• Bring portable dishes and utensils for eating in and on if you know what you are eating will need that sort of preparation such as bowls or small plates.  Also include some cutting tools like knives and a few pieces of flatwear. If you want to clean your dishes, bring along some natural dish soap in a small container. If you use plastic, be sure to recycle.
  • If traveling by plane and you know you won’t have access to a substantial meal while in the air for several or more hours, you can pack certain types of foods in a cold-pack in your carry-on. Choose foods like hard-cooked eggs that you prepare in advance, peel, and place in a wax paper bag. Cut up food into bite-sized chunks for ease of eating with your hands and fingers. Leftover meats, raw cheese, sprouted nuts, and certain fruits such as  grapes, apples, oranges, whole strawberries, and even dried fruits work well. Raspberries, pears, and bananas are not a good choice unless you eat them within an hour or so because they tend to soften quickly in containers and can make a big mess in your carry-on. I normally carry a paper bag or sometimes a cold-friendly lunch pail with a place for a small cold pack for our food. All foods you bring on the plane should be eaten within a few hours because carrying these while flying is more difficult than in a vehicle and your options are more limited for space and keeping your food cold. A trick I learned while traveling to the Weston A. Price Conference one year was to take my thermos and put it in the freezer the night before my trip with the lid off. This makes the thermos cold on the inside to keep foods fresh for a few hours while you travel.
  • If you eat them within several hours, you can also carry fresh vegetables in plastic bags in your cold pack. Broccoli, cherry tomatoes, carrots, cucumbers, peppers, and even spring greens can be good choices. If you bring greens of any kind, try to avoid packing them directly against your cold-pack or ice pack of choice, and eat them within a couple of hours. Extremely cold exposure can cause greens to blacken and become slimy.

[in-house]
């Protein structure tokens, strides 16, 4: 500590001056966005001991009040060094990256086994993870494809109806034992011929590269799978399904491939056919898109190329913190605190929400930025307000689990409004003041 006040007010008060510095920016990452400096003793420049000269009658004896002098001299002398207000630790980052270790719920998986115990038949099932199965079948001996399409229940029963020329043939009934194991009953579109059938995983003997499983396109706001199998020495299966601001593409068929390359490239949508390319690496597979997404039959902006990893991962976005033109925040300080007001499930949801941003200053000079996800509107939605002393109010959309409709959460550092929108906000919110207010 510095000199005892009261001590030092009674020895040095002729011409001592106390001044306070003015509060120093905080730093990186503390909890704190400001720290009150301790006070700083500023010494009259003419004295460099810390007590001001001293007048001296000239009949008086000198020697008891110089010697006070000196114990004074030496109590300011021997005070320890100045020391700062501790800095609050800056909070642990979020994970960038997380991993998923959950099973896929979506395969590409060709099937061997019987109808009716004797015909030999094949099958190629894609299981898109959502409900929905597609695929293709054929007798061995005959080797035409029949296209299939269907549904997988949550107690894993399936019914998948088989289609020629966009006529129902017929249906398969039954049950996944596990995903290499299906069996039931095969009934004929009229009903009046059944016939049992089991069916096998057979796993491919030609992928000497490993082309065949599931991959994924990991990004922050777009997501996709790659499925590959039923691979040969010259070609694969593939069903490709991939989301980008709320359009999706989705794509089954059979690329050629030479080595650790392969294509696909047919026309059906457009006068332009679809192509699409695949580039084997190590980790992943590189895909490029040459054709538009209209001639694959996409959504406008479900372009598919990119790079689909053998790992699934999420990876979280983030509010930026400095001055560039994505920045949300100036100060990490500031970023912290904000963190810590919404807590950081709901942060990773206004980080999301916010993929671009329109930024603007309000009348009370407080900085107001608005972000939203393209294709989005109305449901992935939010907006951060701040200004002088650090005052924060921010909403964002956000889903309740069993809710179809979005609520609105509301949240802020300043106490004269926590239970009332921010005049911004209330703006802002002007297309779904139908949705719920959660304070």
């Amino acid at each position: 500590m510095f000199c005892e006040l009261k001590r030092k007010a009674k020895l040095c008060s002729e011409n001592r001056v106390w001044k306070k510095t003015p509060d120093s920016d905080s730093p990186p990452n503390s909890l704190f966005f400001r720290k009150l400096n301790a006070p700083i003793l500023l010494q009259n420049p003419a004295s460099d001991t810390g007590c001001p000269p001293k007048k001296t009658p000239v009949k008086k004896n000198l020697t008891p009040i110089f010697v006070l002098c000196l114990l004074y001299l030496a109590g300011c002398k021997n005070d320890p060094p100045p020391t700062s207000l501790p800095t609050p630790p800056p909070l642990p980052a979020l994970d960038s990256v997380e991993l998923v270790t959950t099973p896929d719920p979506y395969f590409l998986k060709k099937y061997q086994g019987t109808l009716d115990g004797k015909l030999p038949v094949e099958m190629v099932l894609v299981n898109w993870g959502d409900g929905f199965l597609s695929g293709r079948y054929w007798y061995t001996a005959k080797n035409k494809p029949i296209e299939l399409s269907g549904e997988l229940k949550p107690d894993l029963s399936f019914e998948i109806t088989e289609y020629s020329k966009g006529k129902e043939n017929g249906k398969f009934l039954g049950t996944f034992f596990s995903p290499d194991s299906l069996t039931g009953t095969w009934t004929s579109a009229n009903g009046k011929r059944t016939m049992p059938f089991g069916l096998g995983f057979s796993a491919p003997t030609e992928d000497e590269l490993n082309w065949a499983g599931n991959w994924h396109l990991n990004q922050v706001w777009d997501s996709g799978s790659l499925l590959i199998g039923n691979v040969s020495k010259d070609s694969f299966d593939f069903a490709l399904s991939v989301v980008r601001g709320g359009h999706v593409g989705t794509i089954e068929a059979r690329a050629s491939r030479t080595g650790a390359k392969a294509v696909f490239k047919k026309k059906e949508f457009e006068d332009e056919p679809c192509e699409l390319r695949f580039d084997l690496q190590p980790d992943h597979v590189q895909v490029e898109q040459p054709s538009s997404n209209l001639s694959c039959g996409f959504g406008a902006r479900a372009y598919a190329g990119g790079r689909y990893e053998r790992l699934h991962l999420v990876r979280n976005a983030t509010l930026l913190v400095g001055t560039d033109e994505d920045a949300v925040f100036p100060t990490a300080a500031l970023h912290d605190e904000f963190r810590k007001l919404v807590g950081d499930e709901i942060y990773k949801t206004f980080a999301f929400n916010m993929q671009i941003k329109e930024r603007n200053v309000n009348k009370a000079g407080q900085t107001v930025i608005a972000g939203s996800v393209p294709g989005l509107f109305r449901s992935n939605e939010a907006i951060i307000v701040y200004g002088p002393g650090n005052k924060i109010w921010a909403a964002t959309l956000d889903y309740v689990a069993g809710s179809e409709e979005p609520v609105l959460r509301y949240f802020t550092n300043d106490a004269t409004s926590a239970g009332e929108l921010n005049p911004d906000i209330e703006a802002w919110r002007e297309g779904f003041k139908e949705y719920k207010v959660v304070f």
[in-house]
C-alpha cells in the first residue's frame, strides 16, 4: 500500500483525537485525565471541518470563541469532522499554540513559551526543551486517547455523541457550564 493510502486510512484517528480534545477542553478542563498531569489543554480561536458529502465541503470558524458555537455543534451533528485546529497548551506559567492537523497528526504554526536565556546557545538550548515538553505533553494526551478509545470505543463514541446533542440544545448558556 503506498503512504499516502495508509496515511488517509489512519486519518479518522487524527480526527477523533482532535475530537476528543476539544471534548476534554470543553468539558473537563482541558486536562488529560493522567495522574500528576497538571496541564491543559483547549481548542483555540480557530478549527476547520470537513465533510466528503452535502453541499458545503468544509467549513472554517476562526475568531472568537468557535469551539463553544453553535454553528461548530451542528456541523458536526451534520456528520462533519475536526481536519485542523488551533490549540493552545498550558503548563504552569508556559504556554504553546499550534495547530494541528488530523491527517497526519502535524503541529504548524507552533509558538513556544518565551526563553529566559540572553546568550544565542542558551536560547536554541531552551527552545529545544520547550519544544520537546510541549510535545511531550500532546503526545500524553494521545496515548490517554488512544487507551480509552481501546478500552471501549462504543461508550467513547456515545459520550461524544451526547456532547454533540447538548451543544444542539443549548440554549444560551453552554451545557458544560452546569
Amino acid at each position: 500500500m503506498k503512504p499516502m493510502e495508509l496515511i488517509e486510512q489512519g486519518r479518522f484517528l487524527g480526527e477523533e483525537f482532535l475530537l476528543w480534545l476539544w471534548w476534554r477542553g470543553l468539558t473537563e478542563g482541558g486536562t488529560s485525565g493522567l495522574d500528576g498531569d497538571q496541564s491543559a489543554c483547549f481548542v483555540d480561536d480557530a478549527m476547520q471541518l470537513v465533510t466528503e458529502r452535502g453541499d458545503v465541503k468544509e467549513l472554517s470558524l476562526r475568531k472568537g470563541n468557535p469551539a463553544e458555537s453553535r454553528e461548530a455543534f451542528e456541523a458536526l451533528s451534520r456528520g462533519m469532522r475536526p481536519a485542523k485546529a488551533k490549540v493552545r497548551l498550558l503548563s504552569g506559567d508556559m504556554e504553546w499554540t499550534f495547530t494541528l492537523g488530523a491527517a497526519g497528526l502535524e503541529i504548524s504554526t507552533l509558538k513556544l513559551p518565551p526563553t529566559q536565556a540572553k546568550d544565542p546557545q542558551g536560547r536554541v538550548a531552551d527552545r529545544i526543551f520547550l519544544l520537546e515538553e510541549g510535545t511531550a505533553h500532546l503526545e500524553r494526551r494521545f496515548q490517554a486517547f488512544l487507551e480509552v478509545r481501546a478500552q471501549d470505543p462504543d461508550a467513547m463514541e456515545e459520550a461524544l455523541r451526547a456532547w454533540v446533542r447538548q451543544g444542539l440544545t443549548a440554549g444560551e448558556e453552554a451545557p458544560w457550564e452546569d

• If you want to bring jerky, you can find good quality organic or grass-fed meat or selections containing no nitrates or other chemicals. You can find beef, fish, and turkey in jerky varieties now in most health food stores. You can also make your own at home with a dehydrator.
  • Good-quality water is difficult to come by since airlines do not permit bringing water from home. I always bring my own filtered water from home either in a recycled glass container or stainless steel canteen. If you don’t bring a container from home, you will likely have to purchase bottled water in the terminal after you check your luggage and go through security. When you reach your destination, look for good-quality filtered water from a local store.
  • If you must eat food on the plane, try to avoid anything sugary or processed. While this may be difficult since airlines don’t tend to provide much of anything in the way of healthy foods, saying no will benefit you in the end. Traveling can be stressful and you will be less tired and short-tempered because you have provided your body with the healthiest possible choice to keep going. In the airport, choose salads, cooked vegetables, and proteins as much as possible while avoiding processed foods.
  • When do do eat out, avoid as much as possible sweets and simple carbohydrates, alcoholic and sugary beverages, processed foods, and anything that might otherwise be suspect. Eat lots of fresh vegetables and fruits, and healthy proteins if available.